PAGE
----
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Evening star. [volume] (Washington, D.C.) 1854-1972, July 05, 1940, Image 12

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^Film’s Big Bosses Decide
i’No’ on. War Themes
i:
Decision at Last Looks Quite Final;
So Does Bette Davis’ on Intent
S' To Play Her Tragic Roles
iV By JAY CARMODY.
Tt is neither likely nor desirable that the movies shall go completely
gay for the duration of the war. but a decision has been reached with
reference to ‘.he war the ne. The decision is no.
What makes it likely to be final is that it was uttered by the New
York offices, not by the capricious minds which make up the programs in
Hollywood. The latter are subject to change without notice, but not the
lormer. When New York speaks, it'
:does so with the authority of the
bank account, which obviously is an
authority not to
be cha 11 e nged
unless the chal
lenger would like
to try art for
art's sake for a
while. That is
not probable.
The single ex
ception to the
rule laid down
;for the guidance
of H’wood. ac
cording to Va
riety, is that as
pect of war hav
ing to do with
American pre
Jay Carmody.
paredness for it. On tnat suoject.
• all reasonable latitude will be given
the studios on the theory that pre
paredness needs every possible en
couragement. Lassitude and indif
ference, or worse, on the defense
problem are attitudes the industry
is not merely willing but anxious to
combat.
War in Europe as a film subject is
out for one reason because it has
not proved profitable in spite of the
fact that it has produced such ex
cellent films as "The Mortal Storm”
'and "Waterloo Bridge." These ar
tistic fimis. peopled with some of the
(brightest box-office names in the
(profession, have not enjoyed the
•success their production costs and
fundamental entertainment value
•merited. It is taken as an unmis
takable sign that the public wants
another kind of movie.
* * * *
The decision ordering a blackout
of the war theme does not mean the
movies are going in for pure sweet
ness and lightness of subject. They
have demonstrated a distinct flair
for handling somber drama on the
•personal scale in dozens of recent
‘instances. Moreover, the public has
•demonstrated a willingness to ac
cept these tales of individual tragedy
jas part of the normal arrangement
•of life.
• It dislikes the abnormal derange
!ment of the times too much, how
'ever. to encourage more movies on
’the theme.
I
It is a truism that Bette Davis
has a mind of her own. Through
out her career she has been ex
pressing it to employers, directors,
acting associates and no doubt the
lesser citizens whose lives and hers
have touched in passing.
Miss Davis’ possession of that
kind of mind probably makes vain
the hope that she may some day
play lighter roles than those which
have made her the screen's greatest
figure. Her declaration this week
that she does not want to play
comedy, that she is a dark-hearted
girl who goes for sad roles, prob
ably ought to be taken as final.
Whether they like it or not, those
of her fans who feel she is putting
callouses on their emotions will
have to accept it.
The fact that Katherine Cornell
eould renounce tragedy for a while,
even for a comparatively weak
comedy like “No Time for Comedy,”
is not going to influence Miss Davis.
* * * *
Just how definitely cinema chil
dren today escape being thrown out
on their floppy ears when they
reach the gawky age is another
thing to be seen in the Hardy se
ries. Latest of the films, “Andy
| Hardy Meets a Debutante,'' has four
who went right through the awk
ward age without having crashed
the gates of oblivion.
There's Mickey Rooney, for in
stance, who began his cinema life
at the age of 6; Ann Rutherford. 5;
, Judy Garland. 6. and Cecelia Parker,
P J'lgiVY RIVER
TD,,>‘
,.r. 2
i 1 ——
i Pf5mfflWS»iTt<r.ttl
i k % j { | r| I ■ ll.r ML )
I PjZ^y^AriMaMriLAJL«R«MMUtaaJMMfcjM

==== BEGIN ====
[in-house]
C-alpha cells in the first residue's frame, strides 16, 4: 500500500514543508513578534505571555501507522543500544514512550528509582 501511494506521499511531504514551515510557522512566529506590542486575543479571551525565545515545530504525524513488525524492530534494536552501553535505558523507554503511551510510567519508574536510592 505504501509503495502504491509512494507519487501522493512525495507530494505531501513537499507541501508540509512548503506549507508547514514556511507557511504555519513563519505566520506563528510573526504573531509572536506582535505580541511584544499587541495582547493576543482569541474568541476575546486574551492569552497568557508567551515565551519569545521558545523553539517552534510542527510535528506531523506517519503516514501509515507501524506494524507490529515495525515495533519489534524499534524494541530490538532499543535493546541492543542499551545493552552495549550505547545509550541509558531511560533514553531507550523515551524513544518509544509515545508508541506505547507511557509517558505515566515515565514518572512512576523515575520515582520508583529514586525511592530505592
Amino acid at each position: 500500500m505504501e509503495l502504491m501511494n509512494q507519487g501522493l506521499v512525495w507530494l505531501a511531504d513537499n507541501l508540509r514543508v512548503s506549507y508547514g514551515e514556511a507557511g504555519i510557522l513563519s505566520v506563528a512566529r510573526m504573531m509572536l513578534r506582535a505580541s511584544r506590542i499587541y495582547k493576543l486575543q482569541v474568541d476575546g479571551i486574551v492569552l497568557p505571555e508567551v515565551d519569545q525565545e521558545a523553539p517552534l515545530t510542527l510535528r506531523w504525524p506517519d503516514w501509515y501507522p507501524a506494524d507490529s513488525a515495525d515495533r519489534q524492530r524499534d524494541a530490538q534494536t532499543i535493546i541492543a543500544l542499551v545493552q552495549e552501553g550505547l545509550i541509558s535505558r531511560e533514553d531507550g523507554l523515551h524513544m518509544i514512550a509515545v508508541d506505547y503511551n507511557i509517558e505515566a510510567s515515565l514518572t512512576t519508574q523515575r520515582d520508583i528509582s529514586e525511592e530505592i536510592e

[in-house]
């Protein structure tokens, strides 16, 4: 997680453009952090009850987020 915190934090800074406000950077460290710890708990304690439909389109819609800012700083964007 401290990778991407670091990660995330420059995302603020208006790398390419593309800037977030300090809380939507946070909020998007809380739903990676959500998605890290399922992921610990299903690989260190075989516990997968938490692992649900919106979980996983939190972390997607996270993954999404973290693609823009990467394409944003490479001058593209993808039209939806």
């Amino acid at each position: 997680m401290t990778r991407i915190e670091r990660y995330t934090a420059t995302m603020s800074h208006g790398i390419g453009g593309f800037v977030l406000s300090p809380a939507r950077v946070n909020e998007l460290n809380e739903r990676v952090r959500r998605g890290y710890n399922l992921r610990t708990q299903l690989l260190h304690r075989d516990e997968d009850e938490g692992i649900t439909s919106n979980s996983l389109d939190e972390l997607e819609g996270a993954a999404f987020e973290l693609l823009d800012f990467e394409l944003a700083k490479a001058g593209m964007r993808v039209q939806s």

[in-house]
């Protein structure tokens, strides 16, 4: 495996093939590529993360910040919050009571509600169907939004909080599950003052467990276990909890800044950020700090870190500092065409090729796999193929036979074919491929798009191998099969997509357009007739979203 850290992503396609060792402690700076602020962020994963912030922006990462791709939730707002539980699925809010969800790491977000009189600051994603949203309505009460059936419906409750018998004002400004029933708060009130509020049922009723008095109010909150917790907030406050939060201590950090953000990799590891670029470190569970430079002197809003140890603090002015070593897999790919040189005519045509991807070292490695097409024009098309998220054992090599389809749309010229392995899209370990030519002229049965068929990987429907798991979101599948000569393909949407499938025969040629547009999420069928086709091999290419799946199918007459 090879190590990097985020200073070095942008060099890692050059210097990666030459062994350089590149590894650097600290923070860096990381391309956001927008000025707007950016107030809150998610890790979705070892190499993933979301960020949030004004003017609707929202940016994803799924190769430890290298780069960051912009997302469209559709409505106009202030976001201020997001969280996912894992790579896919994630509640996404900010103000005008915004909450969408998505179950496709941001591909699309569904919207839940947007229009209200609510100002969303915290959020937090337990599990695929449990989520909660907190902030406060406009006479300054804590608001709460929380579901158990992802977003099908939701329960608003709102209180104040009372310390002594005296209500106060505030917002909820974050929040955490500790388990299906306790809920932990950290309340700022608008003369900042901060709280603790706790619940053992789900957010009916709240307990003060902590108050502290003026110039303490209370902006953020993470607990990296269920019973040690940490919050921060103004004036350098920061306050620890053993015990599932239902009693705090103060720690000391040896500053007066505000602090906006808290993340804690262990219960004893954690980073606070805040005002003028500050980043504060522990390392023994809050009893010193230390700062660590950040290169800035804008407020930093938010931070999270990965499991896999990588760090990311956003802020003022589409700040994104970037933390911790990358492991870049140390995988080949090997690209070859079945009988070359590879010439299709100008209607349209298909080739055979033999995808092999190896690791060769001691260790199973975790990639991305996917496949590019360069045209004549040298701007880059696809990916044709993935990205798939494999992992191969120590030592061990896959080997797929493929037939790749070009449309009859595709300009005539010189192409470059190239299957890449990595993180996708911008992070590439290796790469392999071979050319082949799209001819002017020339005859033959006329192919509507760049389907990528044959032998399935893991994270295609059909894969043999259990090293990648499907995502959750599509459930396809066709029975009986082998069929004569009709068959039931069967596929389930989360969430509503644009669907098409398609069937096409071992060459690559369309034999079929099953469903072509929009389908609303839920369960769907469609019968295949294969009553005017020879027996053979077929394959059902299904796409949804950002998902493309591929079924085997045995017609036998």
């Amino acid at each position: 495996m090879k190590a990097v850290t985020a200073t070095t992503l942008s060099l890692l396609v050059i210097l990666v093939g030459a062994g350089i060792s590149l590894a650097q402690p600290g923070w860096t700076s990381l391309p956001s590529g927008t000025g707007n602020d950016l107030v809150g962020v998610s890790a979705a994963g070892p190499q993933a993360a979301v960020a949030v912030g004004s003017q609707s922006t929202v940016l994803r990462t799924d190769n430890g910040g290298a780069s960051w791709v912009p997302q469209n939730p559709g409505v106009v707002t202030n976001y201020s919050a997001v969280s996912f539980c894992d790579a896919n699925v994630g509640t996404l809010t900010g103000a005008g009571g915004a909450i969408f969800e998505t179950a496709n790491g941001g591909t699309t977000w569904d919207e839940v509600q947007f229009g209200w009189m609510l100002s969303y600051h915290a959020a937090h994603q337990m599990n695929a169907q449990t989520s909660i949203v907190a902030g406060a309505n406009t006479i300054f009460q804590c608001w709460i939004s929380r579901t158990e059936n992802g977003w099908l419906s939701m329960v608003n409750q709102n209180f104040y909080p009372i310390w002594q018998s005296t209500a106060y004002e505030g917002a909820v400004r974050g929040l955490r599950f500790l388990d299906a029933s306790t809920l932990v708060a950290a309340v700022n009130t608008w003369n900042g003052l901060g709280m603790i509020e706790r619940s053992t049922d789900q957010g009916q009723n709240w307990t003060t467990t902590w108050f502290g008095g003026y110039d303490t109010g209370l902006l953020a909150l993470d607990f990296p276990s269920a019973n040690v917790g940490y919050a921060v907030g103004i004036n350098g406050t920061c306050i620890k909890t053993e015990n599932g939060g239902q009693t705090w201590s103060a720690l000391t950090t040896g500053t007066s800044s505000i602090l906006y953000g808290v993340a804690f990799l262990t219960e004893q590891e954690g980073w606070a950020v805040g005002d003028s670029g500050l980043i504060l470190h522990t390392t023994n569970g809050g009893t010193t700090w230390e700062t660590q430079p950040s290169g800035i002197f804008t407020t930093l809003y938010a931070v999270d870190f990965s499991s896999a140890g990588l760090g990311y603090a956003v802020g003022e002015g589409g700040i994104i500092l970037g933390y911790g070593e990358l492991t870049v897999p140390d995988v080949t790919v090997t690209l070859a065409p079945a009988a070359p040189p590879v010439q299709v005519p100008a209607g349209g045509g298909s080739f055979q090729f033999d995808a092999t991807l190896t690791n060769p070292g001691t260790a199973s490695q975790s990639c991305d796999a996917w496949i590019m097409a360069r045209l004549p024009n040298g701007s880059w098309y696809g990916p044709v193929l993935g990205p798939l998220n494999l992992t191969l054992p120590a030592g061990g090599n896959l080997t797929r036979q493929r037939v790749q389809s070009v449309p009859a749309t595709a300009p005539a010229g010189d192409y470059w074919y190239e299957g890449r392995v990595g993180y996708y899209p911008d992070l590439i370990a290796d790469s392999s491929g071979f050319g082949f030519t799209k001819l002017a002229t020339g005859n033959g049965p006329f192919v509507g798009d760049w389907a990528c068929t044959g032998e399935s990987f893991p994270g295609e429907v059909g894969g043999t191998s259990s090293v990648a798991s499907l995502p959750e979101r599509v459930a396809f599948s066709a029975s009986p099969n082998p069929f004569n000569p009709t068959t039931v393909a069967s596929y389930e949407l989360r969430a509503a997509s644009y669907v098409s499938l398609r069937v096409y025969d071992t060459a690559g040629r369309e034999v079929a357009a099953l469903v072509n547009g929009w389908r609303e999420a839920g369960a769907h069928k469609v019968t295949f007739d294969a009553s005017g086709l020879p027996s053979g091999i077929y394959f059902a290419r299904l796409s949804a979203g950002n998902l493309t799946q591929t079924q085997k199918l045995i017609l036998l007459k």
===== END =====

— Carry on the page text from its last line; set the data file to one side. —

RIDE THE NEW STREAMLINER I
! Capacity. 2409 Pastcngers |
World's Finest Excursion Steamer A
i IMOON LIGHTS 1
| A NIGHTLY—Sallini ttm. 8:80 p. m. ft
\ —Except Monday and Tuesday M
J (steamer chartered). Free dancing Vi
J —McWilliams Orch. Air-Condi- W
? tinned Dance Deck. 60c Round. *
Trip. Sundays, Holidays 75c.
MOUNTVERNON
, t 2 ROUND TRIPS DAILY
\ Lv. Wash. 9:80 A.M. A 2 P.M. Ar.
1 back in Wash. 1:45 P.M.-6:45 PJft.
A Ap. lti hrs. stopover at Mt. Vernon.
2 85c Round Trip. This includes ad
| A mission to Mt. Vernon grounds. *
l MARSHALL HALL PARK
I ^ FREE ADMISSION TO PARK »
A Leave daily 9:80 A.M. — t P.M. I
j Rides, Amusements. Athletic Field. [
• f Park Restaurant. Free Picnio f
Groves. Adults Round Trip, 55c. //
Children Under 12. 25c. Vi
| KIDDIES’ DAYS—Every Monday V\
l and Friday. Kiddies under 12. y\
A 15o round trip. Children 12 and V
> over and adults, 80c. All rides at V
r Marshall Hall Park half-rate. L
Tickets good on 9:30 a. m. and V
2 p. m. trips only. /j
Special Discounts to Organizations.
\
MADRILLON RESTAURANT. Washington
Building, loth and New York Ave. The
favorite place to dine, the popular place
to dance._
LOG TAVERN INN. Richmond Hgwy. Dine,
dance "under the stars.” Howard Pyle's
music. Dancing rain or moon. No cover.
Virginia fried chicken a specialty
SHOREHAM TERRACE. Connecticut at
Calvert. Dining and dancing Two floor
shows. 9:30 and 11.30 Dinner. $2. m
. eluding cover. Supper co^er. 50c AD. 0700.
MARYLAND CLUB GARDENS, on Marlboro
Pike. Featuring Nadine and her co-ed
band. De Luxe dinner $1.25 Dancing
until ? o'clock. Phone Hillside 0000.
THE NIGHTINGALE. Richmond Hgw.v., 3
Mi. south of Alex Dancing. 9:30 to 1
nightly •rcludir.T Sun. Sweet swing by
Radd RafFd's Orchestra Temple 4340
BAY ADA IS IlOliS.:—Overlooking White
, Bouse at Kith and H Sts. Dining in an
•tm^.pherr of charm, d gnity and een
tilify L’ln-hc'n s.'ic; dinner from $125.
g Crgn mi; .c nightly during d nnei
SaIXBO’V TO'IM. H-mlltor. Hatel. I 1th
• It K C i■! and dinner dancing. 5-0;
•upper riRp'. ->, to Milt Davis' Orchestra.
- tV-i. Mm. Saturday only, SI. DI. 2680.
who was virtually an old lady of 9
when she began.
Significant, that's what it is.
* * * *
Add author’s indorsements of Hol
lywood's new technique for han
dling adaptations of popular fiction:
“When ’All This and Heaven,
Too’ was bought for motion pic
tures I received many dire warn
ings that once my book reached the
screen I might not recognize the
story or the caracters I had written.
So I was prepared for possible dras
tic changes in the transition from
the printed page to the screen. But
the adapting of this material has
been a revelation to me of what
sympathetic handling of a book
can be.
"I feel that in all essentials the
screen version is not only the book
as I wrote it but a projection of the
characters themselves, heightened
by the art of Miss Davis and Mr.
Boyer and an extraordinarily fine
supporting cast.”
It was signed, of course, by Rachel
Field.
Won’t Be Marriage
Whatever happens to Irene Rich
in the course of her newly resumed
screen career, it will not be marriage.
Irene is positive on that score. She
said so herself at Columbia Studios,
where she is appearing in the char
acter role of Brian Aherne's wife in
“It Happened in Paris.”
“I'm through with marriage," said
*he beautiful actress who looks upon
her return to Hollywood as a joyous